From rejoicing (Gaudete) to lighting the fourth candle of our Advent wreaths – Christmas is soon. Our souls remain expectant, but perhaps our bodies may be a bit weary and our nerves jittery as we check our Christmas-readiness list. Do you still have presents to buy, houses to clean, travel plans to solidify, guests to prepare for, food to purchase and prepare? It’s a good time to remember that joy and suffering co-mingle in the Nativity story.
Our spirits move joyously to welcome anew the babe of Bethlehem into our homes and hearts. Yet, it is not without hardship. Everyone feels the press of time, and worries: Will I get it all done in time? Exhaustion builds. But the joy of the Nativity story comes packaged with suffering.
No doubt, young Mary had struggled with villager’s questions about her pregnancy and rushed marriage. Joseph first questioned Mary’s integrity, until the angel of his dream assured him. Yet, who would this child of God be? What would their lives be like? How would he be father to God’s son? Mary, so young at 14, had to worry about her high call. Then she had that long journey from Nazareth to Bethlehem, bouncing on the back of a wobbly donkey, as she neared the end of her pregnancy. What a grueling journey.
Joseph had to find a room for them in the crowded city. How could he care for his young wife with the birth nearing? Would he find a midwife in this city? They settled in a filthy barnyard, with only the warmth of the animals to mitigate the chill. And then she gave birth. Who helped her in the birth? How would she keep the baby safe, warm and healthy?
Then dirty shepherds came, telling of the heavenly host who touched them with the message of heaven. These were the first visitors to pay homage to the Messiah, the king of the Jews. The star shone above, but could Mary even see that star in its fullness, as she recovered from childbirth in the cave?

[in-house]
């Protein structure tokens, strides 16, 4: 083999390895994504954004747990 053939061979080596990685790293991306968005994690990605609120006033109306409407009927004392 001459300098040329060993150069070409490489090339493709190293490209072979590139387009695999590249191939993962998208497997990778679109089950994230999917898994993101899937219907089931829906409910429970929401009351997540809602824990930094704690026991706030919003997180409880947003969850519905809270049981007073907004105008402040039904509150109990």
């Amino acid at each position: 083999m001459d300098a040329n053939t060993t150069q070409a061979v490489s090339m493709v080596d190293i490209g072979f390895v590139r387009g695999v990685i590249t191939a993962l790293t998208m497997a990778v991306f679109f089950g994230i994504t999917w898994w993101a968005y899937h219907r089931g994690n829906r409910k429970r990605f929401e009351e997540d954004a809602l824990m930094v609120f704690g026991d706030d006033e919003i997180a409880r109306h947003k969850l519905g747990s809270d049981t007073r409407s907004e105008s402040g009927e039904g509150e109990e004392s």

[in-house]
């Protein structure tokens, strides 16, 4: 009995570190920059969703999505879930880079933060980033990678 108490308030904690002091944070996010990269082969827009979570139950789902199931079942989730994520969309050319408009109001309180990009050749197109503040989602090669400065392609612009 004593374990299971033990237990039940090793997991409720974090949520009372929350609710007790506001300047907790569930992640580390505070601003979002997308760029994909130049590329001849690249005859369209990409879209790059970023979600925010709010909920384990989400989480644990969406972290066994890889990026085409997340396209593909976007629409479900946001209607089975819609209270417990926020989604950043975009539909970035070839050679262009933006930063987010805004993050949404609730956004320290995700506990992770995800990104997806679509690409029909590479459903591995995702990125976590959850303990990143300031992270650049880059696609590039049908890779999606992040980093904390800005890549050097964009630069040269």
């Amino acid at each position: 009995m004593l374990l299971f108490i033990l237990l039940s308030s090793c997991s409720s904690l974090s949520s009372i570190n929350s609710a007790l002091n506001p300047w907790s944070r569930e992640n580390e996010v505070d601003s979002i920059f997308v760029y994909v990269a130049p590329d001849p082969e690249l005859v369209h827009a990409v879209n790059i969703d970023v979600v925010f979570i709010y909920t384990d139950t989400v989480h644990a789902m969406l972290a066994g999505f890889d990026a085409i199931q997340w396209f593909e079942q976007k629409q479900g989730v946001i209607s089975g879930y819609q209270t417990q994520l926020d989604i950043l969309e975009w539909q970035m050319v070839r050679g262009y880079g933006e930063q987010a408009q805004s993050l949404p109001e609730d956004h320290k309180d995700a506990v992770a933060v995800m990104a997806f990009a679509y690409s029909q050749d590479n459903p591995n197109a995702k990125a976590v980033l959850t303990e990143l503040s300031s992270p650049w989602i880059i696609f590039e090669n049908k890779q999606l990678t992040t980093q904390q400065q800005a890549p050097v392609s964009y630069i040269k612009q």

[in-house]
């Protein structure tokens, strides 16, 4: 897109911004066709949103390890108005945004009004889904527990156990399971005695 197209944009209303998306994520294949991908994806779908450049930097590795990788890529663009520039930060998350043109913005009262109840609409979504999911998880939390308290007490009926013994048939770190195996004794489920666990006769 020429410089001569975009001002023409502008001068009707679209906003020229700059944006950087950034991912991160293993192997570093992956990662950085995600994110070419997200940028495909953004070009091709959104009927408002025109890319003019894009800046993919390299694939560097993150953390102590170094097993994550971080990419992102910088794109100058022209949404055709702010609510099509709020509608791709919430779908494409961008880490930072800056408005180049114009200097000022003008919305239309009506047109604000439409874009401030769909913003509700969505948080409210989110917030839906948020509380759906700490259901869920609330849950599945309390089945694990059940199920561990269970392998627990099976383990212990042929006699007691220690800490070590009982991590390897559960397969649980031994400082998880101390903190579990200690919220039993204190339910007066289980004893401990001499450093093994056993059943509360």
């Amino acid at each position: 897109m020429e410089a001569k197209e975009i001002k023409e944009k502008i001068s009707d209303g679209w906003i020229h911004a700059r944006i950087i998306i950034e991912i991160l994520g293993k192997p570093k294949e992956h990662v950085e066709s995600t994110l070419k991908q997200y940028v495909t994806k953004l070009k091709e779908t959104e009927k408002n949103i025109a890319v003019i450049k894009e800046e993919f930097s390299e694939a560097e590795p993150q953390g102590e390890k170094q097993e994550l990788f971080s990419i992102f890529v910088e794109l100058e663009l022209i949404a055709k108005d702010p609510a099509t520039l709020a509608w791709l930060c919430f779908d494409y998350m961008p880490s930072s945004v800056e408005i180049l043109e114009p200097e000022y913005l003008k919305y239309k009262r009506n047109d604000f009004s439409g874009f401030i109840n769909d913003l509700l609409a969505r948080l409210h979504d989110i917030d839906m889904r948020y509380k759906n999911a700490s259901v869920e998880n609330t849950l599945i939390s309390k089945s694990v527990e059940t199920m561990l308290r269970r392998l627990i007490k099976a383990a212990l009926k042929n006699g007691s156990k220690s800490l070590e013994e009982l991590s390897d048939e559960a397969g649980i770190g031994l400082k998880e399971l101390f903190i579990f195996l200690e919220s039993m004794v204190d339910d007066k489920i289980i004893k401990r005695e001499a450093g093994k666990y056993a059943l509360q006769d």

Soon three rich men — wise men or kings — from far lands, appeared. They bowed before this baby, and offered him strange gifts: gold for a king, frankincense for the divine, myrrh for burying the dead. Soon after they left, the Holy Family fled in the night to Egypt, amidst the horror of Herod’s massacre of the Holy Innocents.
Our Lord was born in the midst of great suffering. And so, as Christians, we know that the Christian journey necessarily involves suffering. Perhaps we struggle with finances, family strains, getting ready for the festivities. Maybe we’re tired of the secularization of Christmas — the Jingle Bells, “Happy Holidays,” and efforts that suggest a cultural amnesia — that Christ is the reason for the season. Perhaps we struggle with habitual sin or other obstacles to our spiritual growth.
As Christians we expect suffering. Suffering humbles us. It helps us learn how to cling to the Lord, He who saves. But it does more than help us individually. It can help others as well, if we offer up our suffering for the specific needs of others, the Holy Souls in Purgatory or just to Holy Mother Church, and add to the treasury of Grace.
Blessed are the poor in spirit,
for theirs is the kingdom of heaven.
Blessed are they who mourn,
for they will be comforted.
Blessed are the meek,
for they will inherit the land.
Blessed are they who hunger and thirst for righteousness,
for they will be satisfied.
Blessed are the merciful,
for they will be shown mercy.
Blessed are the clean in heart,
for they will see God.
Blessed are the peacemakers,
for they will be called children of God.
Blessed are they who are persecuted for the sake of righteousness,
for theirs is the kingdom of heaven. (Matthew 5:1-10)
What are your burdens this Christmas? Offer them up, and lighten your heart as you prepare to greet the Savior anew.